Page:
NASA has recently shared information about an asteroid called 2008 QY that will pass near Earth on October 3rd. Although the asteroid will come close to our planet, it is not expected to impact the surface. According to the Center for Near-Earth Object Studies (CNEOS), its closest approach will be at a distance of approximately 6.3 million kilometers.

Asteroid 2008 QY is classified as a Potentially Hazardous Asteroid (PHA) by NASA. This classification is given to asteroids that are both within 7.5 million kilometers of Earth and larger than 492 meters in size. With a width of almost 2,200 feet, this asteroid is comparable in size to a large bridge.

Belonging to the Apollo group of Near-Earth Asteroids, asteroid 2008 QY is classified as a space rock that crosses Earth’s orbit with a semi-major axis larger than Earth’s. The Apollo group is named after the massive asteroid Apollo 1862, discovered by German astronomer Karl Reinmuth in the 1930s.

Although it does not pose a direct threat, these PHAs remind us of the devastating potential that large asteroids can have. The impact of a giant asteroid nearly 65 million years ago played a significant role in the extinction of the dinosaurs and the reshaping of terrestrial ecosystems.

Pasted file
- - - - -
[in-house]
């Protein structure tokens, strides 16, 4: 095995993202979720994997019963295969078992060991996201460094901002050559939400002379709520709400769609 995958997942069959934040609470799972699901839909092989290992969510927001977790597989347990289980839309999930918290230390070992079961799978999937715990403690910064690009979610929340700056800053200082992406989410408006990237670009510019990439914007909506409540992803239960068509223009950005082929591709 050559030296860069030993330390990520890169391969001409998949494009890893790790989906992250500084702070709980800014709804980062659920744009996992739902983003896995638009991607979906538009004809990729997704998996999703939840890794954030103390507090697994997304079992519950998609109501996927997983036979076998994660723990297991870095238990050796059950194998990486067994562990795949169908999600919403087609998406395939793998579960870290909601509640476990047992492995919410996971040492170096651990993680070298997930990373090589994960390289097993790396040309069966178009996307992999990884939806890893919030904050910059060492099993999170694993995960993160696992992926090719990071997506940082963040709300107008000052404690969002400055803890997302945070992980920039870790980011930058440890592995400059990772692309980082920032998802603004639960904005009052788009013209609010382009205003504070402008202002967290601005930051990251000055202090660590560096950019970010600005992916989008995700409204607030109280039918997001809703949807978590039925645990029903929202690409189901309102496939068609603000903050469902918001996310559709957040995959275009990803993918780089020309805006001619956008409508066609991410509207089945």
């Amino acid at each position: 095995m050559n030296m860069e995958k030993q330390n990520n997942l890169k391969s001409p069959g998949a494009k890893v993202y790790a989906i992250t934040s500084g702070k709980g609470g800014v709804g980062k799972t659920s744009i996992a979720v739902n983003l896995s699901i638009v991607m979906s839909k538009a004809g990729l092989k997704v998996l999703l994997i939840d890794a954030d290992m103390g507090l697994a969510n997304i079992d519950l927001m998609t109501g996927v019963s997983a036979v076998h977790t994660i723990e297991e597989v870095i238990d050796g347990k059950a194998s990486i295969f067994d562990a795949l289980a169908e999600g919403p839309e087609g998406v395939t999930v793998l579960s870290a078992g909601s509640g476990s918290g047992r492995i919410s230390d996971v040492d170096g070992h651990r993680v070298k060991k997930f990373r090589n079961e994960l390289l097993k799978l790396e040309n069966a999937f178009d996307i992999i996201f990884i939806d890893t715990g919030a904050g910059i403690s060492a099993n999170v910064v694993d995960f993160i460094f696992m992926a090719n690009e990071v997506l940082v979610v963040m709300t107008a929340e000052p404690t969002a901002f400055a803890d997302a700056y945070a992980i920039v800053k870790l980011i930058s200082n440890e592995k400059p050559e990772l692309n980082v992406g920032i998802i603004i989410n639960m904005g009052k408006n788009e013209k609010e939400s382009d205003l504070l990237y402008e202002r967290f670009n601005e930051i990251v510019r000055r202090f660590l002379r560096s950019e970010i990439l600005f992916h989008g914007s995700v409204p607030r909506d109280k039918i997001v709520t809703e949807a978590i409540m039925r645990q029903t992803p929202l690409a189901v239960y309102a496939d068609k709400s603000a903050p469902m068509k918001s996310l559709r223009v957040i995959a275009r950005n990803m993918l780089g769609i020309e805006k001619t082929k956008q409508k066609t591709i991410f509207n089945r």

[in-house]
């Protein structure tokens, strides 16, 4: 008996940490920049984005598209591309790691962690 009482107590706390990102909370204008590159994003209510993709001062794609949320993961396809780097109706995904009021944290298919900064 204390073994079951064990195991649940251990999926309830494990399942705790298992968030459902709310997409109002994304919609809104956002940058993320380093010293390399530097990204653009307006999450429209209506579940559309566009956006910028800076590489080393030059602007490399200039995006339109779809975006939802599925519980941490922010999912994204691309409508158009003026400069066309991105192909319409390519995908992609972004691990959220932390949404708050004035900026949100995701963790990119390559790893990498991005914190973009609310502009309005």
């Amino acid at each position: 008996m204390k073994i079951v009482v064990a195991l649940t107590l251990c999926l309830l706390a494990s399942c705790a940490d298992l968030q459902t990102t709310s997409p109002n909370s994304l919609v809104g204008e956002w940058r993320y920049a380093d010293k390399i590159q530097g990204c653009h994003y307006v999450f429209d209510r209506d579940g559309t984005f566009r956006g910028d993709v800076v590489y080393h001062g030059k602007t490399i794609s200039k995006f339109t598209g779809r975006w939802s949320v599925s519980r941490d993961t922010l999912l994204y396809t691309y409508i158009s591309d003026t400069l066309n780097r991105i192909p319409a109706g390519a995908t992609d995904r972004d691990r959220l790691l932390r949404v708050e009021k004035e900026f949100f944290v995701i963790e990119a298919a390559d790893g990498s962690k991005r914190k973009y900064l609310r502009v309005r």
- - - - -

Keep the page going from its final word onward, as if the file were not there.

Fortunately, NASA and other space agencies now have telescopes and advanced technology to detect and track potentially hazardous asteroids. These instruments allow scientists to monitor their trajectories and provide early warnings if necessary.

As our understanding of asteroids continues to improve, efforts are being made to develop systems to deflect or redirect any threatening asteroid that may be on a collision course with Earth. Although the chances of impact are low, the ability to predict and mitigate potential risks is crucial for the safety and well-being of our planet.

– Center for Near-Earth Object Studies (CNEOS)